While the President and many in Congress are demanding federal legislation that will require background checks prior to purchasing a weapon, another piece of our government is insisting that background checks could be unlawful.
Most, if not all companies perform criminal background checks before they hire. They do so because there has developed a body of law called “neglegent hiring”. It goes something like this…if an employer hires someone he knew or should have known was a danger, and that employee does something dangerous while on the job causing damage, then the employer can be held liable for the dangerous acts of the employee.
Follow the bouncing ball, here.
Though blacks make up only 13% of the U.S. population, more blacks were arrested nationwide for robbery, murder and manslaughter in 2009 than whites, according to the FBI. The imprisonment rate for black men “was nearly 7 times higher than White men and almost 3 times higher than Hispanic men,” notes the EEOC. These statistical disparities inspired the EEOC to rewrite the corporate hiring handbook…
In light of these statistics,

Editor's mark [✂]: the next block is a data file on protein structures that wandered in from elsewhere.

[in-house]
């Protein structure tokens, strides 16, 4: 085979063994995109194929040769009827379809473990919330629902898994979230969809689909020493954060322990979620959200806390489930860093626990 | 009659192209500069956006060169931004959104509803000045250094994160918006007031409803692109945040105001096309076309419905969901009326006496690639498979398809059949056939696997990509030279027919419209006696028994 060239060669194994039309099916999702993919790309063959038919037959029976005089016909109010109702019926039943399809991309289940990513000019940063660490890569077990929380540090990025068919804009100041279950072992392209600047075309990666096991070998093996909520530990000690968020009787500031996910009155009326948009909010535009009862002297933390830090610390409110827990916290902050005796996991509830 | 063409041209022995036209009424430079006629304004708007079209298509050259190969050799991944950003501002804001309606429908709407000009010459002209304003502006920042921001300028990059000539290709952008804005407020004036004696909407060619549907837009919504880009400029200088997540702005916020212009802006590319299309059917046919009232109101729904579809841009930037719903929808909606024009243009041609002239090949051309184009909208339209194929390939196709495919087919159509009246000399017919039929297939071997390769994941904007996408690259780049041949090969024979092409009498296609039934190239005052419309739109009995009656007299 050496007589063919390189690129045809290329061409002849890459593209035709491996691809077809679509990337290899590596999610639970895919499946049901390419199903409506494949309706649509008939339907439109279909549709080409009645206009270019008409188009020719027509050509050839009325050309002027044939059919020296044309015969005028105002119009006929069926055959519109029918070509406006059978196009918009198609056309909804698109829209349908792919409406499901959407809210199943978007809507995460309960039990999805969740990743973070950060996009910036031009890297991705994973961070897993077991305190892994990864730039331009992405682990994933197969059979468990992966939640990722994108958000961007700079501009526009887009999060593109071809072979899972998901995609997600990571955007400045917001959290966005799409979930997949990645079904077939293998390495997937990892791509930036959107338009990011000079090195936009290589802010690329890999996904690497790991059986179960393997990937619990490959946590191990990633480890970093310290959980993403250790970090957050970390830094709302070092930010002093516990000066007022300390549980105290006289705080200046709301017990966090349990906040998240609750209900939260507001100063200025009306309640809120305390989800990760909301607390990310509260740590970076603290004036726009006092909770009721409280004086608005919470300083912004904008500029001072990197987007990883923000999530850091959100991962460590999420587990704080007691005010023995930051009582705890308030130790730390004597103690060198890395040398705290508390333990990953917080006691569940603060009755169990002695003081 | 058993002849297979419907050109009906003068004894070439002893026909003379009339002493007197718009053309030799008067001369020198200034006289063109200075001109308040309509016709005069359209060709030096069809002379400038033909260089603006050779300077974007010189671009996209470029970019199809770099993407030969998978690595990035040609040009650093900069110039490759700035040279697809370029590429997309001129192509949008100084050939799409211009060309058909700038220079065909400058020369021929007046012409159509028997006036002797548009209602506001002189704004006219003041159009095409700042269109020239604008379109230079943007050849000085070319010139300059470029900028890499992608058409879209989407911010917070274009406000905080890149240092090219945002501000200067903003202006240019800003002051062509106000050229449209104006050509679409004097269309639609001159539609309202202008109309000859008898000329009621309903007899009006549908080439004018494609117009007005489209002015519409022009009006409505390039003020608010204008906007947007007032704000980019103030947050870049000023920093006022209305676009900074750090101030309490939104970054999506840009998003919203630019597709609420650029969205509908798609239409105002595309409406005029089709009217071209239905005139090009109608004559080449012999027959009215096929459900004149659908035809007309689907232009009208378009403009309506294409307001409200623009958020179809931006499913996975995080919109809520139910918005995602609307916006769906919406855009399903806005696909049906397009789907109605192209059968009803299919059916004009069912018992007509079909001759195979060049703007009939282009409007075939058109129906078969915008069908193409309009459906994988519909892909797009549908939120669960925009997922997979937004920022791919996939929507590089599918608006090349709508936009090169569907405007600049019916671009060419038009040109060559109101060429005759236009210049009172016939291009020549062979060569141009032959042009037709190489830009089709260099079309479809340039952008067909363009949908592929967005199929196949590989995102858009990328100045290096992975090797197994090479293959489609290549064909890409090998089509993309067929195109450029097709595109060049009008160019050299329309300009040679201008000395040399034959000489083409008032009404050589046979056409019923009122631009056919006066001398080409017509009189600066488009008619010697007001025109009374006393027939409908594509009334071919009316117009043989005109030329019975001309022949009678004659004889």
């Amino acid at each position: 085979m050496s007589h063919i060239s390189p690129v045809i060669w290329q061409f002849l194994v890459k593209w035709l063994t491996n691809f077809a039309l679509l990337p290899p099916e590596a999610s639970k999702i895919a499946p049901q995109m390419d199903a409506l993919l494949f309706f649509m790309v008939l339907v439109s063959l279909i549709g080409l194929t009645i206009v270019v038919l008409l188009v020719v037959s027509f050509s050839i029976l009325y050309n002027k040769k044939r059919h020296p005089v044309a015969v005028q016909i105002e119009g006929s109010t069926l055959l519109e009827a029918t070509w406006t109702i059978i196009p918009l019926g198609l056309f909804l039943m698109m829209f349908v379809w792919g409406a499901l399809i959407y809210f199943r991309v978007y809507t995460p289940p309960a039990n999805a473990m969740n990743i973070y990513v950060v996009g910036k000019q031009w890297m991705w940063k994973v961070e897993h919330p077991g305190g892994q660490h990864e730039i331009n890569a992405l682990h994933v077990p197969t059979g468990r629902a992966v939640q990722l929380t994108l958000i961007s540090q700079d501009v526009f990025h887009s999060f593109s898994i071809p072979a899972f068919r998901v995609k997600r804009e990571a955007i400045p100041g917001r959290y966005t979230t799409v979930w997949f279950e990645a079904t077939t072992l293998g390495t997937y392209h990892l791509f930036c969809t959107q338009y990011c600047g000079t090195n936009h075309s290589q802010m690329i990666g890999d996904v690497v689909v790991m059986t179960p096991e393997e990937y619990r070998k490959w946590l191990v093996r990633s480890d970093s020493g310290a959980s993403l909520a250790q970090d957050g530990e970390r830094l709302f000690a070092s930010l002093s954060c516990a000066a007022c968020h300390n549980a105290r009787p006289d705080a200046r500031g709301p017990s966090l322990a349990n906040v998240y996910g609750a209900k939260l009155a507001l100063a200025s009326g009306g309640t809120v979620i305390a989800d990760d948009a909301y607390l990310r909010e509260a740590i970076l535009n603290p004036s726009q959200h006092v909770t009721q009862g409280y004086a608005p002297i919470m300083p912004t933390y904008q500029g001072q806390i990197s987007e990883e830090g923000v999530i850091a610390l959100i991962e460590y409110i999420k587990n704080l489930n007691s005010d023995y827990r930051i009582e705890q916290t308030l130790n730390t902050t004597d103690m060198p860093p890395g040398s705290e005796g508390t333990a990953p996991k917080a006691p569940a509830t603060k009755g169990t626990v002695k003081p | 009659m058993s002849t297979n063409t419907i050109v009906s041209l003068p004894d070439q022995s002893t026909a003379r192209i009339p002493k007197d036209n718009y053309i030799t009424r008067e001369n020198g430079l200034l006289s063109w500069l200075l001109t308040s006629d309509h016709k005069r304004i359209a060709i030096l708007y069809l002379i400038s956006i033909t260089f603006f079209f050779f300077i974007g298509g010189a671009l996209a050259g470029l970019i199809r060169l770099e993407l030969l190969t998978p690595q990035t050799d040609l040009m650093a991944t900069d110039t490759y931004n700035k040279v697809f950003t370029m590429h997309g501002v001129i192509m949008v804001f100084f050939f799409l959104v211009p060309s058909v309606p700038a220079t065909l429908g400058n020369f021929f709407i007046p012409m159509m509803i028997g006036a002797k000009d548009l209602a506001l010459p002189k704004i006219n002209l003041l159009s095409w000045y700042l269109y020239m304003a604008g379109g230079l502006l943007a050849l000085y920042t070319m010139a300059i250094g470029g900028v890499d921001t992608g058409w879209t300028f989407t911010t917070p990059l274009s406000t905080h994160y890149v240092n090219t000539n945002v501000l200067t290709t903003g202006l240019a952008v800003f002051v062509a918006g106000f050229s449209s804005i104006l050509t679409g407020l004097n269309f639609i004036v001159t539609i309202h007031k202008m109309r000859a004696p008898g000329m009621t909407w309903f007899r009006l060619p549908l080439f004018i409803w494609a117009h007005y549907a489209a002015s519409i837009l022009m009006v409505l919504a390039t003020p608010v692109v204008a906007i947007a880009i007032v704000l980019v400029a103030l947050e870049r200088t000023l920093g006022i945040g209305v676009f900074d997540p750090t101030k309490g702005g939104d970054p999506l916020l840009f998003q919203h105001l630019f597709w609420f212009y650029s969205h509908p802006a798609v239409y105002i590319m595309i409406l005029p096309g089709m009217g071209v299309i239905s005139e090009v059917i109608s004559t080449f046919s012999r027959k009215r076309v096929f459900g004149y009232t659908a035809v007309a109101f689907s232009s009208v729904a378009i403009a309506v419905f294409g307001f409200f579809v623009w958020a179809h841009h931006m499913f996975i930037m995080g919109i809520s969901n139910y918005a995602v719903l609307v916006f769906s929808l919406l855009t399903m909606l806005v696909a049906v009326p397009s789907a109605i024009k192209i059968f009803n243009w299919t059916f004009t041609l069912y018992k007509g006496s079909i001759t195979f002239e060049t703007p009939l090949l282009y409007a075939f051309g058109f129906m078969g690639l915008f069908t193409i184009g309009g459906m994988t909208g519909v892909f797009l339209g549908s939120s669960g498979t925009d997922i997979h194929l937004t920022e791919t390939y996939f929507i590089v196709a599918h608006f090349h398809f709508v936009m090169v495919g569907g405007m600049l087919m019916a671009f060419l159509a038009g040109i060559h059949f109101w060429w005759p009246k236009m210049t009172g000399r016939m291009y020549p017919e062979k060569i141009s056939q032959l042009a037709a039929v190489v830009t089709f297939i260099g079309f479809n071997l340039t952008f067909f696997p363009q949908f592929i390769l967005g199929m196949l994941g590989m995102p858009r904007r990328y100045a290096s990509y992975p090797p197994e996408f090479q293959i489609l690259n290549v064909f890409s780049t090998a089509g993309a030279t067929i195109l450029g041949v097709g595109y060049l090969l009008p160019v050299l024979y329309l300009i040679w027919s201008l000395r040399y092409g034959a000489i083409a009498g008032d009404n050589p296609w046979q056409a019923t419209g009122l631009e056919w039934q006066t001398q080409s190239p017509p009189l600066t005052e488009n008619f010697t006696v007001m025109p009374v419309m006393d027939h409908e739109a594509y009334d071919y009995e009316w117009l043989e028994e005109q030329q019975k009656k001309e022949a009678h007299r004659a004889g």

[l]ast April, the [EEOC] unveiled its “Enforcement Guidance on the Consideration of arrest and Conviction Records in Employment Decisions,” declaring that “criminal record exclusions have a disparate impact based on race and national origin.”
What is the impact of this rule, you ask?
If a background check discloses a criminal offense, the EEOC expects a company to do an intricate “individualized assessment” that will somehow prove that it has a “business necessity” not to hire the ex-offender (or that his offense disqualifies him for a specific job). Former EEOC General Counsel Donald Livingston, in testimony in December to the U.S. Commission on Civil Rights, warned that employers could be considered guilty of “race discrimination if they choose law abiding applicants over applicants with criminal convictions” unless they conduct a comprehensive analysis of the ex-offender’s recent life history.
As my brother would say, you can’t make this stuff up.